-A Slacker is someone who works as little as possible. A terrible message for our target audience

– Slack means slow, sluggish, or indolent, not active or busy; dull; not brisk. Moving very slowly, as the tide, wind, or water.

 

lululemon

-We are an upscale brand for women, lululemon sounds like a character from a 3-year olds’ picture book: “lululemon and her best friends annabanana and sallystrawberry were climbing Gumdrop Hill, when suddenly from behind a rainbow the queen of the unicorns appeared…”

 

Virgin Air

-Says “we’re new at this!”.

-Public wants airlines to be experienced, safe and professional.

-Investors won’t take us seriously-Religious people will be offended.

 

Hotwire

-It has one meaning, “to steal a car!”

-Crime is the last thing we need to be associated with.

 

Yahoo!

-Yahoo!! It’s Mountain Dew!

-Yoohoo! It’s a chocolate drink in a can!

-Nobody will take stock quotes and world news seriously from a bunch of “Yahoos”.

 

Oracle 

-Unscientific.

-Unreliable.

-Only foretold death and destruction.

-Only fools put their faith in an Oracle.

-Sounds like “orifice” – people will make fun of us.

 

Caterpillar

-Tiny, creepy-crawly bug

-Not macho enough – easy to squash

-Why not “bull” or “workhorse”?

-Destroys trees, crops, responsible for famine

 

Banana Republic

-Derogatory cultural slur

-You’ll be picketed by people from small, hot countries

 

Target

-Target of an investigation

-To have a Target on your back

-A Target gets shot; killed; slaughtered.

-The Target of a manhunt

This is a family show, so you’ll have to create your own misguided, literalist list of reasons that In-N-Out, Dick’s, BJ’s , Cornhole and LoveSac should fail as brand names.

No sane person cares about any of these literal negatives, because people process these ‘negative’ connotations either positively or not at all. As long as the name maps to one of the positioning points of the brand, consumers never take its meaning literally, and the negative aspects of the name just make it more memorable and engaging.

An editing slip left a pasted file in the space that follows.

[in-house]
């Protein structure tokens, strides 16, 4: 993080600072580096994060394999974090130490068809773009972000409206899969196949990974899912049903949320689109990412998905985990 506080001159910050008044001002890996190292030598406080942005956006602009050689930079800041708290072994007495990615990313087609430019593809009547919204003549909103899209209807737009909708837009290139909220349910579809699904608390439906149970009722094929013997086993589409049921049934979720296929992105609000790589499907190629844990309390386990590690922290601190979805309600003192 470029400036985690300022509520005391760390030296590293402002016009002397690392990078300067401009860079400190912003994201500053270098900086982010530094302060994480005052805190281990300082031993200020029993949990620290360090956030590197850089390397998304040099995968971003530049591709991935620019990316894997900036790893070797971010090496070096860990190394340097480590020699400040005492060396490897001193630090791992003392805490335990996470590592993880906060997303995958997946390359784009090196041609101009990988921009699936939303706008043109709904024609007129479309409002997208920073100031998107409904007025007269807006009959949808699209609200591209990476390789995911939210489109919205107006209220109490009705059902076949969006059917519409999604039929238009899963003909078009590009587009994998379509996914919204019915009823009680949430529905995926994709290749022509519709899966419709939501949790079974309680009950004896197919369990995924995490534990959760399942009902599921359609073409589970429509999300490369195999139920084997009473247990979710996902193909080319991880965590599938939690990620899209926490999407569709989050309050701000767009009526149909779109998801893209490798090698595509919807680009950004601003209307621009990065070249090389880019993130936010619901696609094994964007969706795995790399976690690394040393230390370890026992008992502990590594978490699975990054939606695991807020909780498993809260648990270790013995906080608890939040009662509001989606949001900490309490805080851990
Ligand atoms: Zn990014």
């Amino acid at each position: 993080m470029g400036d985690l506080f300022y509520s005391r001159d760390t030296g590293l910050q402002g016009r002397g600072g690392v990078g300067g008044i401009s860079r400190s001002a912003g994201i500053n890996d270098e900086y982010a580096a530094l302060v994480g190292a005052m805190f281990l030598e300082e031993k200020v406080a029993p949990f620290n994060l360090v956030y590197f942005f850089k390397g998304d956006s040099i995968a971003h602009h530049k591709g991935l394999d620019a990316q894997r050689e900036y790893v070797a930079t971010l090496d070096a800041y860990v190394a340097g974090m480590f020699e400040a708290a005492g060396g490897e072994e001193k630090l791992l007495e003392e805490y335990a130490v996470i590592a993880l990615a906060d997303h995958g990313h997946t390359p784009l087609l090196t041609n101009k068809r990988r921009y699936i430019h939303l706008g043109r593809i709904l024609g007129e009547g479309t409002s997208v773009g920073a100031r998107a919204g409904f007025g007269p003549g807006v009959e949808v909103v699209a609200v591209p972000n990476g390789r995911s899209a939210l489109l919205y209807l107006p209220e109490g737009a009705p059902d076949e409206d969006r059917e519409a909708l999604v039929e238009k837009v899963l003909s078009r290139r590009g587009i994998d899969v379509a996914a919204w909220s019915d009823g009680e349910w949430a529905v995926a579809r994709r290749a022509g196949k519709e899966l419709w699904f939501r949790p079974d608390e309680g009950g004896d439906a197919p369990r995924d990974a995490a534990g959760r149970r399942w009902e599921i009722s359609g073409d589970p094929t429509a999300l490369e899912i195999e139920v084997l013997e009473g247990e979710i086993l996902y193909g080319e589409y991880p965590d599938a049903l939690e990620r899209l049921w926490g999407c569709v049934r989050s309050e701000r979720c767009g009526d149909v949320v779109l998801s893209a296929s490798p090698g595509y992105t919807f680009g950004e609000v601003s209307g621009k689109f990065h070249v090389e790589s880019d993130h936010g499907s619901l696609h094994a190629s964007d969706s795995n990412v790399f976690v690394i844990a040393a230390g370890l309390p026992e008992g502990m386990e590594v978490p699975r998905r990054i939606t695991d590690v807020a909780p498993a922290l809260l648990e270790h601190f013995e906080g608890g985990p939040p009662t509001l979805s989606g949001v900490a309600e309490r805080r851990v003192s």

These literal, negative objections are not reasons to abandon a name, rather they have demonstrably positive effects on a target audience. They’re what make a name engaging, differentiating & unforgettable.  Consumers don’t process names literally, they process them emotionally. Getting your committee to acknowledge this difference and to interact as the public does with names, rather than the way the dictionary does, is essential.

If you encounter a literalist, keep your distance, maintain eye contact, and take the threat seriously. Do not run in any direction. Don’t bend over, crouch down or go fetal. Wave your arms in an alpha manner. Throw any toxic item you can find – Keurig pods, inspirational posters, focus group data, etc. If attacked, fight back. If this doesn’t work, your last chance for survival is to enlighten the literalist:

 

Slack

-Positioning: DISRUPTIVE, naming the problem we solve!

-Qualities:  Interesting! Confident, different, focused on solving the target’s problem.

 

Hotwire

-Positioning: DISRUPTIVE, a travel hack, exciting, fun.

– Hotwiring a car is a hack, Hotwire.com is a travel hack. That’s why this name works.

-Qualities: Interesting! Exciting, different, memorable, viral.

 

Virgin

-Positioning: DISRUPTIVE, different, confident, exciting, alive, human, provocative, fun. The innovative name forces people to create a separate box in their head to put it in.

-Qualities: Interesting! Self-propelling, connects emotionally, deep well.

 

Oracle

-Positioning: DISRUPTIVE, different, confident, superhuman, evocative, powerful, forward thinking.

-Qualities: Interesting! Self-propelling, connects emotionally, deep well.

 

The common wisdom that naming in large groups will discourage a literalist attack is nothing more than urban legend. In fact, the larger the committee, the more likely an attack will be.